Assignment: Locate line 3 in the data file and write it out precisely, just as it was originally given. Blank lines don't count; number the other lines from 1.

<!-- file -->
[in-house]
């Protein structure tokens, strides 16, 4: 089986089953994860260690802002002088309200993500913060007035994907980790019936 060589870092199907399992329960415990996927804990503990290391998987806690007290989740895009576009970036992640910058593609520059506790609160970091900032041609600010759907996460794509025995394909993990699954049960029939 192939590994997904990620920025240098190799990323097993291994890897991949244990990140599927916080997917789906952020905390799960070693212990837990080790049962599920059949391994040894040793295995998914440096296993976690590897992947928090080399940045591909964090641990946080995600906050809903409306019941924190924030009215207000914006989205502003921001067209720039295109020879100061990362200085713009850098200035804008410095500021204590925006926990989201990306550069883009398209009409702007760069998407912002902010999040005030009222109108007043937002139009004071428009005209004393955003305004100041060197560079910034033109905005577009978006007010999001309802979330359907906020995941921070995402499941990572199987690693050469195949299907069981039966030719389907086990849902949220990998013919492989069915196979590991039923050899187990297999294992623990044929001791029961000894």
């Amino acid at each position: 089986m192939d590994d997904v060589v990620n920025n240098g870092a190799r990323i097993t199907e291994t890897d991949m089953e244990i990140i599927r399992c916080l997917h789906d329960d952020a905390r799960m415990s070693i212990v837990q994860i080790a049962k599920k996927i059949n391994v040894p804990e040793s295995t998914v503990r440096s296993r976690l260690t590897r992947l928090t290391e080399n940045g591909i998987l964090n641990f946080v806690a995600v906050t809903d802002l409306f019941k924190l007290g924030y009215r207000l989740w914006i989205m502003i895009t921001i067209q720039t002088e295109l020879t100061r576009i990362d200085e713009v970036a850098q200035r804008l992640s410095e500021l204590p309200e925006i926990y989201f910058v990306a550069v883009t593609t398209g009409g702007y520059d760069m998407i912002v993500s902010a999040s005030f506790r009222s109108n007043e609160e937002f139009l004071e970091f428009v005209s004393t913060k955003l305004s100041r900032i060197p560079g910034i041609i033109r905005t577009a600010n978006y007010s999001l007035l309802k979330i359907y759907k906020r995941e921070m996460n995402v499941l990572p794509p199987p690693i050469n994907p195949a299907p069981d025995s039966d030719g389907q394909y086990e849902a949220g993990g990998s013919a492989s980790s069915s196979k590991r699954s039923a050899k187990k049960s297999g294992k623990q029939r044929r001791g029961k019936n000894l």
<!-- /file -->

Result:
């Amino acid at each position: 089986m192939d590994d997904v060589v990620n920025n240098g870092a190799r990323i097993t199907e291994t890897d991949m089953e244990i990140i599927r399992c916080l997917h789906d329960d952020a905390r799960m415990s070693i212990v837990q994860i080790a049962k599920k996927i059949n391994v040894p804990e040793s295995t998914v503990r440096s296993r976690l260690t590897r992947l928090t290391e080399n940045g591909i998987l964090n641990f946080v806690a995600v906050t809903d802002l409306f019941k924190l007290g924030y009215r207000l989740w914006i989205m502003i895009t921001i067209q720039t002088e295109l020879t100061r576009i990362d200085e713009v970036a850098q200035r804008l992640s410095e500021l204590p309200e925006i926990y989201f910058v990306a550069v883009t593609t398209g009409g702007y520059d760069m998407i912002v993500s902010a999040s005030f506790r009222s109108n007043e609160e937002f139009l004071e970091f428009v005209s004393t913060k955003l305004s100041r900032i060197p560079g910034i041609i033109r905005t577009a600010n978006y007010s999001l007035l309802k979330i359907y759907k906020r995941e921070m996460n995402v499941l990572p794509p199987p690693i050469n994907p195949a299907p069981d025995s039966d030719g389907q394909y086990e849902a949220g993990g990998s013919a492989s980790s069915s196979k590991r699954s039923a050899k187990k049960s297999g294992k623990q029939r044929r001791g029961k019936n000894l």